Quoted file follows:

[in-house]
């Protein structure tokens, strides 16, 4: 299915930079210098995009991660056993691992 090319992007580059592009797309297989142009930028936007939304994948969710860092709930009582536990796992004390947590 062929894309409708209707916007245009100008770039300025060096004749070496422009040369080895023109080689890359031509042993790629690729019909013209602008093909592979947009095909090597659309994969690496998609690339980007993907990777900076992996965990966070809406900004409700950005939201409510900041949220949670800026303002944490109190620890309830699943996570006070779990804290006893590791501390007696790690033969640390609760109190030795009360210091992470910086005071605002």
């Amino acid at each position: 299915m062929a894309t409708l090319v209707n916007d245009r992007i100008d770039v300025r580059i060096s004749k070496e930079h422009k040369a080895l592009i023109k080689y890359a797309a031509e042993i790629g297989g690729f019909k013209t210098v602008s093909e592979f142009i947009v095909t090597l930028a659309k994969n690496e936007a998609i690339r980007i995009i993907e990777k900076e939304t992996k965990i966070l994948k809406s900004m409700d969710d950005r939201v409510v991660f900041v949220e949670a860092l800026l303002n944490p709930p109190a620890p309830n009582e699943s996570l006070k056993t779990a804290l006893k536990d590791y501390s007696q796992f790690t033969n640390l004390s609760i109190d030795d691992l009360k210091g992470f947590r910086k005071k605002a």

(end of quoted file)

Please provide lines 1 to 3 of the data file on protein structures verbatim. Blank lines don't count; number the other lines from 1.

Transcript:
[in-house]
């Protein structure tokens, strides 16, 4: 299915930079210098995009991660056993691992 090319992007580059592009797309297989142009930028936007939304994948969710860092709930009582536990796992004390947590 062929894309409708209707916007245009100008770039300025060096004749070496422009040369080895023109080689890359031509042993790629690729019909013209602008093909592979947009095909090597659309994969690496998609690339980007993907990777900076992996965990966070809406900004409700950005939201409510900041949220949670800026303002944490109190620890309830699943996570006070779990804290006893590791501390007696790690033969640390609760109190030795009360210091992470910086005071605002």
């Amino acid at each position: 299915m062929a894309t409708l090319v209707n916007d245009r992007i100008d770039v300025r580059i060096s004749k070496e930079h422009k040369a080895l592009i023109k080689y890359a797309a031509e042993i790629g297989g690729f019909k013209t210098v602008s093909e592979f142009i947009v095909t090597l930028a659309k994969n690496e936007a998609i690339r980007i995009i993907e990777k900076e939304t992996k965990i966070l994948k809406s900004m409700d969710d950005r939201v409510v991660f900041v949220e949670a860092l800026l303002n944490p709930p109190a620890p309830n009582e699943s996570l006070k056993t779990a804290l006893k536990d590791y501390s007696q796992f790690t033969n640390l004390s609760i109190d030795d691992l009360k210091g992470f947590r910086k005071k605002a």